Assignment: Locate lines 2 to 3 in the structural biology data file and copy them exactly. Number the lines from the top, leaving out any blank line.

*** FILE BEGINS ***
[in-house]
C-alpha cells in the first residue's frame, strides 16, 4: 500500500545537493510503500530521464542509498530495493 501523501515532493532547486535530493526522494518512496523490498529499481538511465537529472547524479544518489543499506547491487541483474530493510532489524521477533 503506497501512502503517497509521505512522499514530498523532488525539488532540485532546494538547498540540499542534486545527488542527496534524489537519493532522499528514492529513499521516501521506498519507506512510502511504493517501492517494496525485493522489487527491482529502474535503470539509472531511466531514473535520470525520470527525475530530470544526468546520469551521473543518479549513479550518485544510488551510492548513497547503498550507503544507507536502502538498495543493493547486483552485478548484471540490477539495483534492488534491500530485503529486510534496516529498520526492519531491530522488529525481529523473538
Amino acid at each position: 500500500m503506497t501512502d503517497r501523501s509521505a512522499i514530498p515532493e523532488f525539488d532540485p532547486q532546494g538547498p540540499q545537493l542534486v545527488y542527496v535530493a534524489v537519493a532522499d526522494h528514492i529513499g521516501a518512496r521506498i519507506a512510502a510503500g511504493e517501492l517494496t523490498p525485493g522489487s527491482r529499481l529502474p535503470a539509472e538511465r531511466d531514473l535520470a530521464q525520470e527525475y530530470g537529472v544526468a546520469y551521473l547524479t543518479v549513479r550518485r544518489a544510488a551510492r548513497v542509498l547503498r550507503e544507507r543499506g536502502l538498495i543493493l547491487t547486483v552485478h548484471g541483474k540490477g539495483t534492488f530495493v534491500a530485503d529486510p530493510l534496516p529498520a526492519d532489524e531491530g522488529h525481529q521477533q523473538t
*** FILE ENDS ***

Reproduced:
C-alpha cells in the first residue's frame, strides 16, 4: 500500500545537493510503500530521464542509498530495493 501523501515532493532547486535530493526522494518512496523490498529499481538511465537529472547524479544518489543499506547491487541483474530493510532489524521477533 503506497501512502503517497509521505512522499514530498523532488525539488532540485532546494538547498540540499542534486545527488542527496534524489537519493532522499528514492529513499521516501521506498519507506512510502511504493517501492517494496525485493522489487527491482529502474535503470539509472531511466531514473535520470525520470527525475530530470544526468546520469551521473543518479549513479550518485544510488551510492548513497547503498550507503544507507536502502538498495543493493547486483552485478548484471540490477539495483534492488534491500530485503529486510534496516529498520526492519531491530522488529525481529523473538
Amino acid at each position: 500500500m503506497t501512502d503517497r501523501s509521505a512522499i514530498p515532493e523532488f525539488d532540485p532547486q532546494g538547498p540540499q545537493l542534486v545527488y542527496v535530493a534524489v537519493a532522499d526522494h528514492i529513499g521516501a518512496r521506498i519507506a512510502a510503500g511504493e517501492l517494496t523490498p525485493g522489487s527491482r529499481l529502474p535503470a539509472e538511465r531511466d531514473l535520470a530521464q525520470e527525475y530530470g537529472v544526468a546520469y551521473l547524479t543518479v549513479r550518485r544518489a544510488a551510492r548513497v542509498l547503498r550507503e544507507r543499506g536502502l538498495i543493493l547491487t547486483v552485478h548484471g541483474k540490477g539495483t534492488f530495493v534491500a530485503d529486510p530493510l534496516p529498520a526492519d532489524e531491530g522488529h525481529q521477533q523473538t